(ii) allowing the four-months entitlement to be taken up until the child reaches the age of twelve (instead of eight) and making 2 months thereof non- transferable between parents (Article 5(1) and (2));
(iii) an entitlement to ten working days of paternity leave when a child is born, paid at sick pay level (Article 4 and 8(3)); and
(iv) an entitlement to five days of leave per year per worker to take care of seriously ill or dependent relatives (Article 6).
It seems fair to say that this Directive, even if it has watered-down some of the crucial pay entitlements initially proposed by the Commission in its initiative, improves the existing rights and possibilities of millions of women and men in Europe to combine work with family life in many Member States, and as such could be expected to yield significant social (and possibly economic) benefits.
Directive 2019/1152 on Predictable and Transparent Working Conditions reinforces the rights already contained in the Written Statement Directive about the information the worker is entitled to receive in their employment contract by applying them to all workers irrespective of the form of their employment. It determines its scope of application by reference to national employment law but also taking into account the case law of the CJEU, making it likely that the CJEU will confirm that it applies to all who meet the uniform EU law definition of ‘worker’: i.e. anyone who performs services under the direction of someone else for remuneration. While the CJEU has traditionally excluded ‘marginal and ancillary’ work from this definition, the Directive makes it clear that in the case of zero-hours or other on-call contracts, no de minimis applies. This is likely to bring precisely those workers that find themselves in a particularly vulnerable contractual situation into the protective scope of the Directive.
In addition to the more procedural rights on receiving information in writing, the Directive introduces more important substantive elements of protection, defining core labour standards for all workers, particularly for the protection of atypical, casual forms of employment such as on-call work and zero-hours contracts. The Directive lays down a maximum duration for probation of six months (where a probation period is foreseen) in Article 8, the right to reference hours in which working hours may vary under very flexible contracts to allow some predictability of working time (Article 10), the prohibition of exclusivity clauses (Article 9), the right to request a new form of employment (and employer’s obligation to reply) in Article 12, the right to training (Article 13), and strong enforcement mechanisms in relation to the rights provided, including a reversal of the burden of proof in cases of dismissal where the worker has exercised the rights provided for in the Directive (Article 18).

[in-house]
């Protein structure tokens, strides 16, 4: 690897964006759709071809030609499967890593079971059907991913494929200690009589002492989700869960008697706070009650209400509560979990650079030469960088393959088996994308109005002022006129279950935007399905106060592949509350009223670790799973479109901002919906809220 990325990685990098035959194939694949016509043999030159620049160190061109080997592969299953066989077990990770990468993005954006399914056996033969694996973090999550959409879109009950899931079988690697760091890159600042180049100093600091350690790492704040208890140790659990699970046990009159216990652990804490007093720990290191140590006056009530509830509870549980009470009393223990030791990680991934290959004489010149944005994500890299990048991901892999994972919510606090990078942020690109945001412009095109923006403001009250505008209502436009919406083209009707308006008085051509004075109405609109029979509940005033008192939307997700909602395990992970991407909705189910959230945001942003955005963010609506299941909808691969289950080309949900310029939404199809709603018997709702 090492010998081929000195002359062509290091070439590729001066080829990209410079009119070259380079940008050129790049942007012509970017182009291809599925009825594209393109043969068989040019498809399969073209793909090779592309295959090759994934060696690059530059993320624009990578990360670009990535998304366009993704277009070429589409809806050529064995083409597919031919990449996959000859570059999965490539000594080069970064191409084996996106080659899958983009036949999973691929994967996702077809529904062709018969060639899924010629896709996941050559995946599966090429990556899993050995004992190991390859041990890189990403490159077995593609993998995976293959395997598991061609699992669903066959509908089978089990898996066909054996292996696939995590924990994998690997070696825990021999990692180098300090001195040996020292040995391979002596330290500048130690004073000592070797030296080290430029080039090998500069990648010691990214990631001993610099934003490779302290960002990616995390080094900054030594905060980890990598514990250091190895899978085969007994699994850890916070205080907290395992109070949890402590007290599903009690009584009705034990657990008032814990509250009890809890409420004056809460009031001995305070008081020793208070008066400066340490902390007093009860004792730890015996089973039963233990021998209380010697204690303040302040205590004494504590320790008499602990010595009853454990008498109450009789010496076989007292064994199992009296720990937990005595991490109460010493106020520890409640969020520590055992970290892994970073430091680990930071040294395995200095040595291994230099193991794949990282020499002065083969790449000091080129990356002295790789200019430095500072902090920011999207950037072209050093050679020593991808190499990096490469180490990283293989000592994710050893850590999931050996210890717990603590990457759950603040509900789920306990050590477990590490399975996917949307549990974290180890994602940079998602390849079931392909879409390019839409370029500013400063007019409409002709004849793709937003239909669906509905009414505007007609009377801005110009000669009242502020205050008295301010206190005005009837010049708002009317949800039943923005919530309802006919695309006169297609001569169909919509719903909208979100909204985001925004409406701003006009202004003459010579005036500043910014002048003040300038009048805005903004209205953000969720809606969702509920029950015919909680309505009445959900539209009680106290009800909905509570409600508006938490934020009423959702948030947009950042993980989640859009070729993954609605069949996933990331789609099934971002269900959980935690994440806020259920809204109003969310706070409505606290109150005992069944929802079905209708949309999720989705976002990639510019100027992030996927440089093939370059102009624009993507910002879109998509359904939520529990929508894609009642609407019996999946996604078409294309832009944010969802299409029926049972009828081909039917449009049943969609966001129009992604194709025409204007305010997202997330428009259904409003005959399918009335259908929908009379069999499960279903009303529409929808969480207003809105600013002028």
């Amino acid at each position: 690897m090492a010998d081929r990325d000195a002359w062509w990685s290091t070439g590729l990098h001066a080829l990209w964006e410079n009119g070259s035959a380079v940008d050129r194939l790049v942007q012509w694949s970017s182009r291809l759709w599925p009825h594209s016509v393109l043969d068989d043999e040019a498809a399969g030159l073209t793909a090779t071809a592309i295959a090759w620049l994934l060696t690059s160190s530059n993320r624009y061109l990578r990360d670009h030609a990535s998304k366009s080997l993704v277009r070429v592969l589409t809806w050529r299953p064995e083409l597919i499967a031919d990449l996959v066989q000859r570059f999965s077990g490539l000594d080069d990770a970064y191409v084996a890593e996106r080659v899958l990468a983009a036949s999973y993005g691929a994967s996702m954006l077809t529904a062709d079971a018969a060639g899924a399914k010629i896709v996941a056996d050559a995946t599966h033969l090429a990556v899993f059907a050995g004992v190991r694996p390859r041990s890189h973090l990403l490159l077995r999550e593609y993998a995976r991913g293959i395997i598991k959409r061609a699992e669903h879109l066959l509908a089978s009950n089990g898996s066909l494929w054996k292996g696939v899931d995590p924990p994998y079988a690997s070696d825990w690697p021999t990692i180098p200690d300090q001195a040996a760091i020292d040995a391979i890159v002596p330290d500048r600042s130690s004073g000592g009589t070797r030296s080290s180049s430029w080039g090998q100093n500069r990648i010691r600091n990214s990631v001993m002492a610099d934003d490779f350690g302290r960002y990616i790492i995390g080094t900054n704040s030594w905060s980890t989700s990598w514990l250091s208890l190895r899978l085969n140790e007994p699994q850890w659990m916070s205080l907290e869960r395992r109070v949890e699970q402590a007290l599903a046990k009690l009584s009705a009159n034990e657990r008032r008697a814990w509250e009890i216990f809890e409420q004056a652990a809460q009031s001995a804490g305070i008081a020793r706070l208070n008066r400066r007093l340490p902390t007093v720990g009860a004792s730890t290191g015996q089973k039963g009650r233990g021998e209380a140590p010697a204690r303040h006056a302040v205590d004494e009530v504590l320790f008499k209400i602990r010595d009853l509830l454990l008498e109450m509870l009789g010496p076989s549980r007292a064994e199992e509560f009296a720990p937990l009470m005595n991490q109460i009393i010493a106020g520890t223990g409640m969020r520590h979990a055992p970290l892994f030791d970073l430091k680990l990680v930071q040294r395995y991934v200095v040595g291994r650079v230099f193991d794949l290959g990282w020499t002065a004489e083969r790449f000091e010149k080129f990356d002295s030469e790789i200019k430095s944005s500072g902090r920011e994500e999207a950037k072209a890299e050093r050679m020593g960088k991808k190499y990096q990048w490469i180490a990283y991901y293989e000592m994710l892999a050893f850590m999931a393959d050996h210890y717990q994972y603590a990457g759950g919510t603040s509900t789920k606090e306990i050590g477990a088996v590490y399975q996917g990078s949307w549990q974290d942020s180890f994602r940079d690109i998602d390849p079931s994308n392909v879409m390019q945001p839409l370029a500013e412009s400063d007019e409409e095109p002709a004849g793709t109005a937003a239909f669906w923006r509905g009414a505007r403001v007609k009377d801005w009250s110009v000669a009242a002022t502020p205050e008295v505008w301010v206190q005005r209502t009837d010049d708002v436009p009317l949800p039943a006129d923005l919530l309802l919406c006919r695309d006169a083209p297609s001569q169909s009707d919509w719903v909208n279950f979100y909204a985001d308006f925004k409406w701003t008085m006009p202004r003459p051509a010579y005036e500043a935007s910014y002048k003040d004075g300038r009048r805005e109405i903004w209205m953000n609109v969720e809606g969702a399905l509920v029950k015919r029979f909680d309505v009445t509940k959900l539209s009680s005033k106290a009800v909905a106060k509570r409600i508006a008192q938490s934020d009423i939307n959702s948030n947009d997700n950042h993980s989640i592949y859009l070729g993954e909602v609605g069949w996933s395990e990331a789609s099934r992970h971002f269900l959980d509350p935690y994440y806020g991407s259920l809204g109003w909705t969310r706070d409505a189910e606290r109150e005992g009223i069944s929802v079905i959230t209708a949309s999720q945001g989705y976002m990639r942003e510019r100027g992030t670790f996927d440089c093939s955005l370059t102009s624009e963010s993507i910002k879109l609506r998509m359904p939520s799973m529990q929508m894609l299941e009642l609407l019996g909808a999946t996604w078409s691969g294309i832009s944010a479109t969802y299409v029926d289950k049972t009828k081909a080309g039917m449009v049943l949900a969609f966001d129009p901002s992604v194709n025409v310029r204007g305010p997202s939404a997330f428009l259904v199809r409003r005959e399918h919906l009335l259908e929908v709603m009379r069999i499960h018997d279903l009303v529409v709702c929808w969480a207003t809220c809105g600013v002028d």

3. THE PILLAR AND THE EUROPEAN SOCIAL CHARTER
A. Clash of International and EU Law in the Area of SocialRights
The Pillar needs to be seen in the context of some tensions between the EU and international social law, including the ESC. As set out in more detail in other contributions to this volume, over the past ten years, before the launch of the Pillar, a number of important tensions emerged in the context of the austerity policy pursued in the economic crisis and in the context of the right to strike.
The EU’s austerity policy, or, more particularly, the national reforms that had to be executed in countries in return for receiving financial assistance in accordance with Memorandums of Understanding signed by the Commission and the national government, have met the scrutiny of the European Committee of Social Rights. On several occasions, the Committee has held that the national implementing measures infringed the European Social Charter. It upheld the complaint of Greek trade unions against the introduction of special ‘apprenticeship contracts’ for young workers, which provided for a minimum wage lower than the poverty line, did not provide three weeks’ paid annual leave and did not mandate any type of training, as being contrary to Articles 4(1), 7(7), 10(2) and 12(3) of the Charter. It also upheld the complaint against compensation-free dismissal during a one-year trial period as in breach of Article 4(4) and against pension reforms. With regard to the argument of the Greek government that it had no choice as it was due to comply with the Memorandum, the Committee noted that ‘the fact that the contested provisions of domestic law seek to fulfil the requirements of other legal obligations does not remove them from the ambit of the Charter’.